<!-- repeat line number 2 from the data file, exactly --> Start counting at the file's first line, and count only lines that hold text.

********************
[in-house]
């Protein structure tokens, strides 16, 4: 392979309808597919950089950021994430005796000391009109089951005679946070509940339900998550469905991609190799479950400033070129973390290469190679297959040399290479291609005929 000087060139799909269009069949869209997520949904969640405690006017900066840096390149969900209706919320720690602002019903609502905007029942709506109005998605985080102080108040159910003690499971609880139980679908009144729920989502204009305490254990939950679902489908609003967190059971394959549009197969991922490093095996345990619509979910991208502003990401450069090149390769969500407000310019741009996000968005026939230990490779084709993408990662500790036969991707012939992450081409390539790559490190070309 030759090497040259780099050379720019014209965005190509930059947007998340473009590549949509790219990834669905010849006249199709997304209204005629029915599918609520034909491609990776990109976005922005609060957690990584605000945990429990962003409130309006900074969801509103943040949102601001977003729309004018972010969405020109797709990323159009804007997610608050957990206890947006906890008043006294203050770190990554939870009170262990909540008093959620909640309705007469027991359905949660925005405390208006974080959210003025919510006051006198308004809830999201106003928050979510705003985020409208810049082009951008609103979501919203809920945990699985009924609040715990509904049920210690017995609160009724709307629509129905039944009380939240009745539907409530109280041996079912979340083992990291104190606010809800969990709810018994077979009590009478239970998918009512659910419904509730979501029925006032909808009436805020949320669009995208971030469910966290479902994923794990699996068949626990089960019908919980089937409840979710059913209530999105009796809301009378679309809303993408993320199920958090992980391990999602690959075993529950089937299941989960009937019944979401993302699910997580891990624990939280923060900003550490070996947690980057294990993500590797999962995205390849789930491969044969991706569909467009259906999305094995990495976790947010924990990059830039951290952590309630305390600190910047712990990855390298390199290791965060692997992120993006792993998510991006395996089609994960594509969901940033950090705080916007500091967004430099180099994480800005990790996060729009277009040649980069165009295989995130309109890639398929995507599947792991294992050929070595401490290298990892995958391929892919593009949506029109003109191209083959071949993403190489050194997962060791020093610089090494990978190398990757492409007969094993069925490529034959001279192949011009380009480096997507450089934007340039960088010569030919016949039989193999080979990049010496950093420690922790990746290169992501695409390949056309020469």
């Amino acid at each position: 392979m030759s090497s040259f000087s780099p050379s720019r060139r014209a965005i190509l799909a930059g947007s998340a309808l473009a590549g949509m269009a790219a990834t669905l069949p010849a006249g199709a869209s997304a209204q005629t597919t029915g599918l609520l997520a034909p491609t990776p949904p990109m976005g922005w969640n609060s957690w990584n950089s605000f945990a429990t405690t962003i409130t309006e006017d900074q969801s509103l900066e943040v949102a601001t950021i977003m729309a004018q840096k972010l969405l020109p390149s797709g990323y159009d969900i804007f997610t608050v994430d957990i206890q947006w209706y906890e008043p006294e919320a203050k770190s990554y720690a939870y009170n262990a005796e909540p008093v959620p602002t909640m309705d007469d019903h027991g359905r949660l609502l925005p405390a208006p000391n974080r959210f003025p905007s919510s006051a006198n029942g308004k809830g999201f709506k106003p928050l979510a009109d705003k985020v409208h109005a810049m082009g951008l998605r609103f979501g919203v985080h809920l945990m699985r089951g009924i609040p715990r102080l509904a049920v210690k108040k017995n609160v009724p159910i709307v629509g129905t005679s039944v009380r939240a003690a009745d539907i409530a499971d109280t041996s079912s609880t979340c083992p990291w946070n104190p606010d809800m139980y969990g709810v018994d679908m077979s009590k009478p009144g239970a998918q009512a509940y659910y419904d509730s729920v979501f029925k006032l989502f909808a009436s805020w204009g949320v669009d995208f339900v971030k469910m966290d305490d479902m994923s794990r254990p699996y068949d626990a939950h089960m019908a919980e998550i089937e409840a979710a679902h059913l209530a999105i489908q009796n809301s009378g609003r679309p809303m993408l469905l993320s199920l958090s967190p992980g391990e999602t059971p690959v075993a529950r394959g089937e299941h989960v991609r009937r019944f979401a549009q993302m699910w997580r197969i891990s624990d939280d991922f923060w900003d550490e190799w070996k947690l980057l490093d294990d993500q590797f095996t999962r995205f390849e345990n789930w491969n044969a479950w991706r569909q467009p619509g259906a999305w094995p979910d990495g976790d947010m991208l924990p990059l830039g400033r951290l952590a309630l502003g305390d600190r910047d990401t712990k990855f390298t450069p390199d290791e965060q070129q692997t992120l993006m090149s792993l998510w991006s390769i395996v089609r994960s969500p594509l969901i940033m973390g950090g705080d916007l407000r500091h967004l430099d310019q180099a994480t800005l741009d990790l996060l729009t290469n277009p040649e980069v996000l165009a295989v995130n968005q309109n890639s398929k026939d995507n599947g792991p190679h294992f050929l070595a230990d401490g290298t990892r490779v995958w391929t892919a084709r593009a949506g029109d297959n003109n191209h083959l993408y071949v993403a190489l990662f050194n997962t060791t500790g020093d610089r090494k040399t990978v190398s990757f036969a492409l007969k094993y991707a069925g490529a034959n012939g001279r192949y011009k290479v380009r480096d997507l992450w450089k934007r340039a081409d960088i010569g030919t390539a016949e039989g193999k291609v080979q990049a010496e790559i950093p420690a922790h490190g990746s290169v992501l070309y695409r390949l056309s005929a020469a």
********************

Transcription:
């Protein structure tokens, strides 16, 4: 392979309808597919950089950021994430005796000391009109089951005679946070509940339900998550469905991609190799479950400033070129973390290469190679297959040399290479291609005929 000087060139799909269009069949869209997520949904969640405690006017900066840096390149969900209706919320720690602002019903609502905007029942709506109005998605985080102080108040159910003690499971609880139980679908009144729920989502204009305490254990939950679902489908609003967190059971394959549009197969991922490093095996345990619509979910991208502003990401450069090149390769969500407000310019741009996000968005026939230990490779084709993408990662500790036969991707012939992450081409390539790559490190070309 030759090497040259780099050379720019014209965005190509930059947007998340473009590549949509790219990834669905010849006249199709997304209204005629029915599918609520034909491609990776990109976005922005609060957690990584605000945990429990962003409130309006900074969801509103943040949102601001977003729309004018972010969405020109797709990323159009804007997610608050957990206890947006906890008043006294203050770190990554939870009170262990909540008093959620909640309705007469027991359905949660925005405390208006974080959210003025919510006051006198308004809830999201106003928050979510705003985020409208810049082009951008609103979501919203809920945990699985009924609040715990509904049920210690017995609160009724709307629509129905039944009380939240009745539907409530109280041996079912979340083992990291104190606010809800969990709810018994077979009590009478239970998918009512659910419904509730979501029925006032909808009436805020949320669009995208971030469910966290479902994923794990699996068949626990089960019908919980089937409840979710059913209530999105009796809301009378679309809303993408993320199920958090992980391990999602690959075993529950089937299941989960009937019944979401993302699910997580891990624990939280923060900003550490070996947690980057294990993500590797999962995205390849789930491969044969991706569909467009259906999305094995990495976790947010924990990059830039951290952590309630305390600190910047712990990855390298390199290791965060692997992120993006792993998510991006395996089609994960594509969901940033950090705080916007500091967004430099180099994480800005990790996060729009277009040649980069165009295989995130309109890639398929995507599947792991294992050929070595401490290298990892995958391929892919593009949506029109003109191209083959071949993403190489050194997962060791020093610089090494990978190398990757492409007969094993069925490529034959001279192949011009380009480096997507450089934007340039960088010569030919016949039989193999080979990049010496950093420690922790990746290169992501695409390949056309020469």